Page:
Twenty-six Singaporeans were injured when a pier they were standing on collapsed yesterday at a popular resort on the Indonesian island of Batam.
Those injured were among a large crowd taking selfies on the 70-meter wooden pier at Montigo Resorts when a small section of it gave way at about 4pm (5pm Singapore), sending more than 30 people plunging into shallow water about 4 meters below, according to multiple media reports.
“There was a group of tourists from Singapore at the time. About 60 tourists were taking photos on the pier. But the stilts of the wooden pier were old and caused it to collapse [sic],” a local police official, Erlangga, told Batam Today. One person fractured an ankle while another broke a rib, the report added, but it is not clear if the two were from Singapore.
All have returned to Singapore this morning, where two with more serious injuries were hospitalized for further treatment.
Singapore’s foreign ministry told reporters it was aware of the incident and that officers were rendering consular assistance at Batam’s Bhayangkara Hospital.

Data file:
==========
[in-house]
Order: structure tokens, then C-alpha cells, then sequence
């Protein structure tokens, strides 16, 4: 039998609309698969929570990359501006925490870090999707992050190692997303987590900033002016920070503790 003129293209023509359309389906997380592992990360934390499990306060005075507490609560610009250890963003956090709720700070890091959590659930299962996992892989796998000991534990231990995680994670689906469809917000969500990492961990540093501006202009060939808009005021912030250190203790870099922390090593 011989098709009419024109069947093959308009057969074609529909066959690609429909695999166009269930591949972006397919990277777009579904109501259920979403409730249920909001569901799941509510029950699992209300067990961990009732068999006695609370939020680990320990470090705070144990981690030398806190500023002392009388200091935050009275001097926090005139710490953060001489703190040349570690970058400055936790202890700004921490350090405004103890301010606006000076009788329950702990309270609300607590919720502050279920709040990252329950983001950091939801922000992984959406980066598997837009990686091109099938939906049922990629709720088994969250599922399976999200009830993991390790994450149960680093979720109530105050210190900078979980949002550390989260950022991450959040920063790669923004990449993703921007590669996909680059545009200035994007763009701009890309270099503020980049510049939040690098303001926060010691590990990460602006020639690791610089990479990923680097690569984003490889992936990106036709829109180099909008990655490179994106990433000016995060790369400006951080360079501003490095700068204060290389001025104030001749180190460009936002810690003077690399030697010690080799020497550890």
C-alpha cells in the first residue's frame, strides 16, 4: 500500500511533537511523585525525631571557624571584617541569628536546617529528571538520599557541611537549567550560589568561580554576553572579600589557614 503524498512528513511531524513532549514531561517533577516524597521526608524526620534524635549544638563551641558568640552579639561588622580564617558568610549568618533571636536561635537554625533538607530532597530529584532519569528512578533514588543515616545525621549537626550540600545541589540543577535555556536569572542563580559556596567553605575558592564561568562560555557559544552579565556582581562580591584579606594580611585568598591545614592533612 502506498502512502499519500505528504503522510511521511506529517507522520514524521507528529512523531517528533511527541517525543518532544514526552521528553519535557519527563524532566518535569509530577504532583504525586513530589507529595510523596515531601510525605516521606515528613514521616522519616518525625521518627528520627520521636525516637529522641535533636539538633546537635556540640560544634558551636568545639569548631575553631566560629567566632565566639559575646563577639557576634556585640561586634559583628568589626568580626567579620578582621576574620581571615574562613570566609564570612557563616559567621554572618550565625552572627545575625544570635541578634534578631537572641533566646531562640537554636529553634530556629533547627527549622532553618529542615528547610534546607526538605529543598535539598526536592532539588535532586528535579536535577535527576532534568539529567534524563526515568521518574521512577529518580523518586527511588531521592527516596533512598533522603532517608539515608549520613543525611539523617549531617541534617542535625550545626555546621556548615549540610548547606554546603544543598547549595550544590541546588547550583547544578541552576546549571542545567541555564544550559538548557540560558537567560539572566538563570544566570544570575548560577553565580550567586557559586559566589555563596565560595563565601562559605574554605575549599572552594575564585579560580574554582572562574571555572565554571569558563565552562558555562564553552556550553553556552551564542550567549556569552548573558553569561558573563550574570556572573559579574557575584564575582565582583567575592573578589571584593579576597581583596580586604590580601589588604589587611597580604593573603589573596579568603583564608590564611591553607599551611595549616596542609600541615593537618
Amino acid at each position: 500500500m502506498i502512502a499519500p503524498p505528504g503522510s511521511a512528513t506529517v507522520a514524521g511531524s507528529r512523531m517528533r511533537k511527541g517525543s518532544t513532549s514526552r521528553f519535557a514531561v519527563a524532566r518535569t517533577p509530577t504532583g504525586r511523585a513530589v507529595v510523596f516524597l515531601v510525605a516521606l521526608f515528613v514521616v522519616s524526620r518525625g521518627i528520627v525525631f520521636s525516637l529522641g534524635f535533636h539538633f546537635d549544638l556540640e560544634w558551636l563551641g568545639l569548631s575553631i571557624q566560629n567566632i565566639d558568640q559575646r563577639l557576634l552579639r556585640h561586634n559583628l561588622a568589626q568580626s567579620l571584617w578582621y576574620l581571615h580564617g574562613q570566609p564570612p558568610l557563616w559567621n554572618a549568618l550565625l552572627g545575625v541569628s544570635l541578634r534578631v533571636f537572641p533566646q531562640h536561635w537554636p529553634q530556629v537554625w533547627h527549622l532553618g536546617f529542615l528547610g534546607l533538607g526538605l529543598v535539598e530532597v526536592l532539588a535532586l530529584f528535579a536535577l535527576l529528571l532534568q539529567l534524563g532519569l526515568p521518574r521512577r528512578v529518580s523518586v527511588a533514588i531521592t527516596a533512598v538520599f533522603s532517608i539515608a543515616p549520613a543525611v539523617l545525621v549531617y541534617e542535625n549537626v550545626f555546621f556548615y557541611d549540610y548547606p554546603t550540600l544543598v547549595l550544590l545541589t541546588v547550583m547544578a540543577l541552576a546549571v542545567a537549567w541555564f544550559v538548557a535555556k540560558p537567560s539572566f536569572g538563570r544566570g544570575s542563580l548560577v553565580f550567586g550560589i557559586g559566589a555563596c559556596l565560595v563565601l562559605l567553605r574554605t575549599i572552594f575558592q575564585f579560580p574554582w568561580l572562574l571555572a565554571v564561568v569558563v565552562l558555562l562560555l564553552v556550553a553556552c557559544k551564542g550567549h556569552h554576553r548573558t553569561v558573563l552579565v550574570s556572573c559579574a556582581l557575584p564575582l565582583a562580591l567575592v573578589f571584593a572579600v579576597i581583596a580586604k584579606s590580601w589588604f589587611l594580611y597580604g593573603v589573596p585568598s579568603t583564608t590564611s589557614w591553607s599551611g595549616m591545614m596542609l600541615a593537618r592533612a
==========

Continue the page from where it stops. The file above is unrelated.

The Yayasan Mendaki, or Council for the Development of the Singapore Malay/Muslim Community, confirmed today that the 26 Singaporeans involved were its employees. The group was supposed to be at the resort for a retreat.
Twenty-four of those with minor injuries were already discharged, Channel NewsAsia reported. Another two were seeking further treatment in Singapore.
The Singaporeans were taking a group photo on the pier before the incident happened, photos and videos by Tribun Batam.id show. Some who had difficulty walking required help to get back on shore.
One scene showed what looked like a Singaporean woman being brought out of a hospital in a wheelchair.
A video of the Singaporeans returning home this morning also showed an ambulance at the Tanah Merah Ferry Terminal waiting to ferry the injured to hospitals for further treatment.
Batam is a popular getaway island for Singaporeans seeking cheap food, shopping, and villas. It’s only about an hour by ferry from the Lion City, and Montigo Resorts is one of many popular places to stay.
Singaporean Scott Chiang, who was at the resort when the collapse happened, posted a photo of the pier with the damaged section covered.
“Thanks friends and family for checking up on me. I’m safe and sound, didn’t even know the bridge collapsed. Was in the villa all afternoon,” he wrote, joining the many who mistook a pier for a bridge.
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